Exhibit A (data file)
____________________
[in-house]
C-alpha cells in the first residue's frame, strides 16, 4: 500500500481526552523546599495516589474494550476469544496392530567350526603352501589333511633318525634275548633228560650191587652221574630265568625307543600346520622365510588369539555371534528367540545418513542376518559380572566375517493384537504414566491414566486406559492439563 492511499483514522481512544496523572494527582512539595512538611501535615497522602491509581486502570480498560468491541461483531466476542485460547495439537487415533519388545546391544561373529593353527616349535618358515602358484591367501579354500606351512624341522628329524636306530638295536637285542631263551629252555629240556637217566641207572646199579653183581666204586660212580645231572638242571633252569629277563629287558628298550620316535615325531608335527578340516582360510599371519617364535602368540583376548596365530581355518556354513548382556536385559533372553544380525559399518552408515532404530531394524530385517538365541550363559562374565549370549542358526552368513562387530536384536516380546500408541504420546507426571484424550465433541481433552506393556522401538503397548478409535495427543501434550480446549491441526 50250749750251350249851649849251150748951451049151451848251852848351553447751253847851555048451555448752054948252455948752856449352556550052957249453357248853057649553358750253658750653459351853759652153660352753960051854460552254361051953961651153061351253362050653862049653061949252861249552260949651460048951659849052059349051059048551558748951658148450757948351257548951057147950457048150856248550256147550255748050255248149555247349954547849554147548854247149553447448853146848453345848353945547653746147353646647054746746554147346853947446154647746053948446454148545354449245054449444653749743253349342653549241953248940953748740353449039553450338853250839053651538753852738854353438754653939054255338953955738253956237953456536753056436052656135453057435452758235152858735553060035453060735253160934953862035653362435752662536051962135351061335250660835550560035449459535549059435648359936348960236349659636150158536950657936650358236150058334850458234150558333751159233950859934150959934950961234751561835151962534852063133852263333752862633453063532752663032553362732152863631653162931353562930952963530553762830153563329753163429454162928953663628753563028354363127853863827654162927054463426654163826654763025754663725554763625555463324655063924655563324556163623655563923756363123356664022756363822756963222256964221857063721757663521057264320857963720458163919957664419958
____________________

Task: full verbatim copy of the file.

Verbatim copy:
[in-house]
C-alpha cells in the first residue's frame, strides 16, 4: 500500500481526552523546599495516589474494550476469544496392530567350526603352501589333511633318525634275548633228560650191587652221574630265568625307543600346520622365510588369539555371534528367540545418513542376518559380572566375517493384537504414566491414566486406559492439563 492511499483514522481512544496523572494527582512539595512538611501535615497522602491509581486502570480498560468491541461483531466476542485460547495439537487415533519388545546391544561373529593353527616349535618358515602358484591367501579354500606351512624341522628329524636306530638295536637285542631263551629252555629240556637217566641207572646199579653183581666204586660212580645231572638242571633252569629277563629287558628298550620316535615325531608335527578340516582360510599371519617364535602368540583376548596365530581355518556354513548382556536385559533372553544380525559399518552408515532404530531394524530385517538365541550363559562374565549370549542358526552368513562387530536384536516380546500408541504420546507426571484424550465433541481433552506393556522401538503397548478409535495427543501434550480446549491441526 50250749750251350249851649849251150748951451049151451848251852848351553447751253847851555048451555448752054948252455948752856449352556550052957249453357248853057649553358750253658750653459351853759652153660352753960051854460552254361051953961651153061351253362050653862049653061949252861249552260949651460048951659849052059349051059048551558748951658148450757948351257548951057147950457048150856248550256147550255748050255248149555247349954547849554147548854247149553447448853146848453345848353945547653746147353646647054746746554147346853947446154647746053948446454148545354449245054449444653749743253349342653549241953248940953748740353449039553450338853250839053651538753852738854353438754653939054255338953955738253956237953456536753056436052656135453057435452758235152858735553060035453060735253160934953862035653362435752662536051962135351061335250660835550560035449459535549059435648359936348960236349659636150158536950657936650358236150058334850458234150558333751159233950859934150959934950961234751561835151962534852063133852263333752862633453063532752663032553362732152863631653162931353562930952963530553762830153563329753163429454162928953663628753563028354363127853863827654162927054463426654163826654763025754663725554763625555463324655063924655563324556163623655563923756363123356664022756363822756963222256964221857063721757663521057264320857963720458163919957664419958